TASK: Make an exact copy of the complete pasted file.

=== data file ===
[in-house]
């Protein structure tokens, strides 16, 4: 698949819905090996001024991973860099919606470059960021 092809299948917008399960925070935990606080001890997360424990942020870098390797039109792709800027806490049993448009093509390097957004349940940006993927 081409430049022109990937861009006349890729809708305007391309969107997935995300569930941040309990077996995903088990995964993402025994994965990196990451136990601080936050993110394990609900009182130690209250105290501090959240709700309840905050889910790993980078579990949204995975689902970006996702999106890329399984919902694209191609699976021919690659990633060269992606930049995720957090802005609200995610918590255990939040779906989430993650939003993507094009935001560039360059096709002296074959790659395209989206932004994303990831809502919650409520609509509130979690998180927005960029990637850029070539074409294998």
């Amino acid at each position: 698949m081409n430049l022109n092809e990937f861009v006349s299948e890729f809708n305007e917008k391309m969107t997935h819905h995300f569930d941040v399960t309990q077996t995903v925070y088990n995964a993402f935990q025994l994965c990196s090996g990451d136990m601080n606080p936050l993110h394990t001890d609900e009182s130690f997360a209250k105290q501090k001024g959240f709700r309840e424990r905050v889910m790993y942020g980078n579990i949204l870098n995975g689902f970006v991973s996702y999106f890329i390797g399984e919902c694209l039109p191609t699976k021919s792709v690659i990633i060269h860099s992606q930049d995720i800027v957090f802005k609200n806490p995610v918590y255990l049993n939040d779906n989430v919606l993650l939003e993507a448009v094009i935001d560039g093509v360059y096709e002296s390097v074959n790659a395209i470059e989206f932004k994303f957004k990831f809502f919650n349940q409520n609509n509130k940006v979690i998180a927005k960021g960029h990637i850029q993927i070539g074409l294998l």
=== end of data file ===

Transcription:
[in-house]
């Protein structure tokens, strides 16, 4: 698949819905090996001024991973860099919606470059960021 092809299948917008399960925070935990606080001890997360424990942020870098390797039109792709800027806490049993448009093509390097957004349940940006993927 081409430049022109990937861009006349890729809708305007391309969107997935995300569930941040309990077996995903088990995964993402025994994965990196990451136990601080936050993110394990609900009182130690209250105290501090959240709700309840905050889910790993980078579990949204995975689902970006996702999106890329399984919902694209191609699976021919690659990633060269992606930049995720957090802005609200995610918590255990939040779906989430993650939003993507094009935001560039360059096709002296074959790659395209989206932004994303990831809502919650409520609509509130979690998180927005960029990637850029070539074409294998």
């Amino acid at each position: 698949m081409n430049l022109n092809e990937f861009v006349s299948e890729f809708n305007e917008k391309m969107t997935h819905h995300f569930d941040v399960t309990q077996t995903v925070y088990n995964a993402f935990q025994l994965c990196s090996g990451d136990m601080n606080p936050l993110h394990t001890d609900e009182s130690f997360a209250k105290q501090k001024g959240f709700r309840e424990r905050v889910m790993y942020g980078n579990i949204l870098n995975g689902f970006v991973s996702y999106f890329i390797g399984e919902c694209l039109p191609t699976k021919s792709v690659i990633i060269h860099s992606q930049d995720i800027v957090f802005k609200n806490p995610v918590y255990l049993n939040d779906n989430v919606l993650l939003e993507a448009v094009i935001d560039g093509v360059y096709e002296s390097v074959n790659a395209i470059e989206f932004k994303f957004k990831f809502f919650n349940q409520n609509n509130k940006v979690i998180a927005k960021g960029h990637i850029q993927i070539g074409l294998l």